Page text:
The diagnosis is confirmed with esophageal manometry, which usually demonstrates spontaneous activity, repetitive waves, and prolonged, high-amplitude contractions. Characteristic broad, multipeaked contractions with or without propagation are seen, and normal peristaltic contractions also may be present. Intravenous injection with the parasympathomimetic bethanechol (Urecholine) can provoke pain and abnormal contractions.
Treatment with calcium channel blockers and nitrates can reduce the amplitude of the esophageal contractions but usually is not beneficial. Surgical treatment consists of a long esophagomyotomy, extending from the stomach to the aortic arch, and often a concomitant antireflux procedure. Nutcracker esophagus refers to a condition characterized manometrically by prolonged, high-amplitude peristaltic waves associated with chest pain that may mimic cardiac symptoms. Treatment with calcium channel blockers and long-acting nitrates has been helpful. Esophagomyotomy is of uncertain benefit.
Secondary dysmotility represents the esophageal response to inflammatory injury or systemic disorders, such as scleroderma, multiple sclerosis, or diabetic neuropathy. Inflammation can produce fibrosis, which can lead to loss of peristalsis and esophageal contractility. The most common cause of secondary dysfunction is the reflux of gastric contents into the esophagus.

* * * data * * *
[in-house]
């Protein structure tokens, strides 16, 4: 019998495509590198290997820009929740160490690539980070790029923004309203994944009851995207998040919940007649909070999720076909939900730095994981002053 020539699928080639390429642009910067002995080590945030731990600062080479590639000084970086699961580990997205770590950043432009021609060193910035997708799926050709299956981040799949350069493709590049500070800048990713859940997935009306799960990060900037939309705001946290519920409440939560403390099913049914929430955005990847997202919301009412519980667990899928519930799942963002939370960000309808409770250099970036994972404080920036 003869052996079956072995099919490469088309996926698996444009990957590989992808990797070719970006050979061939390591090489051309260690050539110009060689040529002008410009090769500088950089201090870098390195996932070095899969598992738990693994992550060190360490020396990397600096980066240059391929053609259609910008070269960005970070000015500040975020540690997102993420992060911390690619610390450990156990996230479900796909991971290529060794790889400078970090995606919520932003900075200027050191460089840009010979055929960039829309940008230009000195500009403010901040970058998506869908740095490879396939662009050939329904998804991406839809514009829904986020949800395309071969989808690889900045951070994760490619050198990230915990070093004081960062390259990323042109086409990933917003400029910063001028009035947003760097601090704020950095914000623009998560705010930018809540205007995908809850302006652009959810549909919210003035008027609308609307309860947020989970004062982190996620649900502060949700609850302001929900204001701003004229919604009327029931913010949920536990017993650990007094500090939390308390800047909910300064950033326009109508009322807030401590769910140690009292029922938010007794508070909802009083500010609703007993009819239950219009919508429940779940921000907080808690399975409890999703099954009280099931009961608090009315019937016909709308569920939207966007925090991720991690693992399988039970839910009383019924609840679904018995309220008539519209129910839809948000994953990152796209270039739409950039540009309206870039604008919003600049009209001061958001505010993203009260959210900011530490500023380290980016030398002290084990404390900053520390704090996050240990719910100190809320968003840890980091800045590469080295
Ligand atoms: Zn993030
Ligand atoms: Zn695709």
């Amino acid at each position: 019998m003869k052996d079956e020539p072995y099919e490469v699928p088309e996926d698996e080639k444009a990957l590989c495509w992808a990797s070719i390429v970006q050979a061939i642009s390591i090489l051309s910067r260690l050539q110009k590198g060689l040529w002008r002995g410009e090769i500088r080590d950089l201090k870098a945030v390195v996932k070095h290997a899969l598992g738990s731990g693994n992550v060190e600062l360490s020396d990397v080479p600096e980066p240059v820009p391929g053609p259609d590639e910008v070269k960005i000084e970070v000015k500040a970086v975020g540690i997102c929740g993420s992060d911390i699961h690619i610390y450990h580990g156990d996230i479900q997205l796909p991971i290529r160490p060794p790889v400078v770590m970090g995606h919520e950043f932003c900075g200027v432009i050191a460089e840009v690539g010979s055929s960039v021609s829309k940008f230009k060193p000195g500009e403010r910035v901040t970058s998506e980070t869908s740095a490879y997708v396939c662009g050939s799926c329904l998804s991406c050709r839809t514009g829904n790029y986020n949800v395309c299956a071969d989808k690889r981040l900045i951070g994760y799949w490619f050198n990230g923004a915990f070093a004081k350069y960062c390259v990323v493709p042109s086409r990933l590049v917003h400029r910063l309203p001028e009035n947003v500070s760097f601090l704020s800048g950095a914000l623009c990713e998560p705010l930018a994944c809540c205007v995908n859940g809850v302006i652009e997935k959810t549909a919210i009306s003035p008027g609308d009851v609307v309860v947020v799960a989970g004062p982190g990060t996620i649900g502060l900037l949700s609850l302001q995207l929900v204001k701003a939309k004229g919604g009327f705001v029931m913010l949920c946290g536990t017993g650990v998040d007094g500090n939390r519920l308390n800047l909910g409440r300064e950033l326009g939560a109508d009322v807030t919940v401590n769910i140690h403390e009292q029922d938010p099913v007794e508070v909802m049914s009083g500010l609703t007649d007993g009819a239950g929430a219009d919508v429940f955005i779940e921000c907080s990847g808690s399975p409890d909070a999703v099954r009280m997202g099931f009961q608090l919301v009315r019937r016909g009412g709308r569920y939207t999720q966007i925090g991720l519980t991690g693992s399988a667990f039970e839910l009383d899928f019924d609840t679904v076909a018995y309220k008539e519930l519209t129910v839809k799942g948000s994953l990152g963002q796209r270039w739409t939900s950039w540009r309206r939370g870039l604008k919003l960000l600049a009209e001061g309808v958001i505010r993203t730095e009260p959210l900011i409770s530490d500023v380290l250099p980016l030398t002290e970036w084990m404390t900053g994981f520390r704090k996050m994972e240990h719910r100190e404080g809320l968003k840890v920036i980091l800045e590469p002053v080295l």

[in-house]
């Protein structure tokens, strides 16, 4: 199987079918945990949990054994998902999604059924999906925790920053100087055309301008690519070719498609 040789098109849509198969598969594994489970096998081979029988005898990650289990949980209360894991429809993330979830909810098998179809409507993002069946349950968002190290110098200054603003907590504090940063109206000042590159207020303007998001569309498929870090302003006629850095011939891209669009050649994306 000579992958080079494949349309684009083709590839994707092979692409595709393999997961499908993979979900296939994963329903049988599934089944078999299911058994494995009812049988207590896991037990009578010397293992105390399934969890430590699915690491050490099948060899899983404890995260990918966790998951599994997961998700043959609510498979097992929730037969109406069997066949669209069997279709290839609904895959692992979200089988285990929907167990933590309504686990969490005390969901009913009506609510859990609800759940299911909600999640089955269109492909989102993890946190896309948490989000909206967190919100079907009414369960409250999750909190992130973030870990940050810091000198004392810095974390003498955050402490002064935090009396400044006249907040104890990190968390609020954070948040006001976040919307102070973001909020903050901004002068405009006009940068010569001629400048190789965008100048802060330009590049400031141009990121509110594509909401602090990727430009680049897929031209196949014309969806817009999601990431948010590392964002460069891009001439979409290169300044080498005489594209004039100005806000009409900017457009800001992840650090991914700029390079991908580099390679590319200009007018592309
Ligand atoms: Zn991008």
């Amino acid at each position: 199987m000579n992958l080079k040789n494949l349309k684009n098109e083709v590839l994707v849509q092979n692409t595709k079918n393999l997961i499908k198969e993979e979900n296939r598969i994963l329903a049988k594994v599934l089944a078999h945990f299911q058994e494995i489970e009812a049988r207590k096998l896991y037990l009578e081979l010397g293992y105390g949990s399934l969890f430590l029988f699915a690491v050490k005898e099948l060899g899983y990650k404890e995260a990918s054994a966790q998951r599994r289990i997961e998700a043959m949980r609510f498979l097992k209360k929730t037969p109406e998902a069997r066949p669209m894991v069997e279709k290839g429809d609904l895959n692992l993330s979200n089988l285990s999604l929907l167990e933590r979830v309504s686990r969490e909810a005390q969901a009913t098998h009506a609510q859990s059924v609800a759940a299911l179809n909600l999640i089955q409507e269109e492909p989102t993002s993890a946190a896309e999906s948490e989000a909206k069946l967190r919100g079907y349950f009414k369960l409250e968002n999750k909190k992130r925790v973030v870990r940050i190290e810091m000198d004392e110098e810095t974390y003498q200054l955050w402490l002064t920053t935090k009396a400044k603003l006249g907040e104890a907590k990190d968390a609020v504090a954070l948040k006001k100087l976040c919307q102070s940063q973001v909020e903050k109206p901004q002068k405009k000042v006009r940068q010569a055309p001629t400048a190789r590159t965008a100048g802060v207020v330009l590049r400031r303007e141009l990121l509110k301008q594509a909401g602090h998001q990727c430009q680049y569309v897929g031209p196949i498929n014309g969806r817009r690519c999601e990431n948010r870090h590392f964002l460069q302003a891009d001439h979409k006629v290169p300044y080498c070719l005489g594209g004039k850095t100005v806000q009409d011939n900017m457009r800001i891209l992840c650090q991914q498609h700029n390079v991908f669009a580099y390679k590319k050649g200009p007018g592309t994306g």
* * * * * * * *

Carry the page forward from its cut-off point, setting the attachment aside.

Progressive systemic sclerosis, or scleroderma, produces esophageal manifestations in 60% to 80% of patients, and often the esophagus is the earliest site of GI involvement. It is characterized by atrophy of the smooth muscle of the distal esophagus, deposition of collagen in connective tissue, and subintimal arteriolar fibrosis. Normal contractions are present in the striated muscle of the proximal esophagus.
In a subset of patients with severe long-standing GER disease, erosive esophagitis and stricture formation occur as a result of the combination of an incompetent LES and poor esophageal emptying secondary to low-amplitude, disordered peristaltic contractions. Intensive medical treatment of the reflux is essential before operation. Most surgeons prefer a Collis gastroplasty and a Belsey antireflux procedure for these patients because of the presence of esophageal shortening and impaired peristalsis.